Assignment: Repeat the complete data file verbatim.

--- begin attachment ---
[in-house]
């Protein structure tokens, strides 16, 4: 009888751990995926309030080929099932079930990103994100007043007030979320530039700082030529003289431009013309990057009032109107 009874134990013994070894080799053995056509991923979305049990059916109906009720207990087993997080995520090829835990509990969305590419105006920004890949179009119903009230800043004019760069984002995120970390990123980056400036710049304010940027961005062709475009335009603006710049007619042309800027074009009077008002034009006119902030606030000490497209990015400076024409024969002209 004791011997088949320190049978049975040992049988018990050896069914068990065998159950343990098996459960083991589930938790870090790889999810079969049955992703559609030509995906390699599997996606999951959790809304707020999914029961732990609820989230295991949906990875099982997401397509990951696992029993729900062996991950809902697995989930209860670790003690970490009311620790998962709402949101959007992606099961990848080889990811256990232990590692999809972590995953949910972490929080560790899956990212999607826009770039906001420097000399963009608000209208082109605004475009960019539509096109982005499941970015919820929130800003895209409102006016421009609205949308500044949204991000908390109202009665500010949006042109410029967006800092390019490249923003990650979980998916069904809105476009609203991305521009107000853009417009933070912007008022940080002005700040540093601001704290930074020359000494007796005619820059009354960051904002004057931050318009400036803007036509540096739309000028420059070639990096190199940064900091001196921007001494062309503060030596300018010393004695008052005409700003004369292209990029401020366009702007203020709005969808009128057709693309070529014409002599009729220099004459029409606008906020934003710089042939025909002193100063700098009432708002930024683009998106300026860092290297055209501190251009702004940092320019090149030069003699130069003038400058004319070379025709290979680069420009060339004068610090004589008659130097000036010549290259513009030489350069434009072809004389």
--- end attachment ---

[in-house]
């Protein structure tokens, strides 16, 4: 009888751990995926309030080929099932079930990103994100007043007030979320530039700082030529003289431009013309990057009032109107 009874134990013994070894080799053995056509991923979305049990059916109906009720207990087993997080995520090829835990509990969305590419105006920004890949179009119903009230800043004019760069984002995120970390990123980056400036710049304010940027961005062709475009335009603006710049007619042309800027074009009077008002034009006119902030606030000490497209990015400076024409024969002209 004791011997088949320190049978049975040992049988018990050896069914068990065998159950343990098996459960083991589930938790870090790889999810079969049955992703559609030509995906390699599997996606999951959790809304707020999914029961732990609820989230295991949906990875099982997401397509990951696992029993729900062996991950809902697995989930209860670790003690970490009311620790998962709402949101959007992606099961990848080889990811256990232990590692999809972590995953949910972490929080560790899956990212999607826009770039906001420097000399963009608000209208082109605004475009960019539509096109982005499941970015919820929130800003895209409102006016421009609205949308500044949204991000908390109202009665500010949006042109410029967006800092390019490249923003990650979980998916069904809105476009609203991305521009107000853009417009933070912007008022940080002005700040540093601001704290930074020359000494007796005619820059009354960051904002004057931050318009400036803007036509540096739309000028420059070639990096190199940064900091001196921007001494062309503060030596300018010393004695008052005409700003004369292209990029401020366009702007203020709005969808009128057709693309070529014409002599009729220099004459029409606008906020934003710089042939025909002193100063700098009432708002930024683009998106300026860092290297055209501190251009702004940092320019090149030069003699130069003038400058004319070379025709290979680069420009060339004068610090004589008659130097000036010549290259513009030489350069434009072809004389």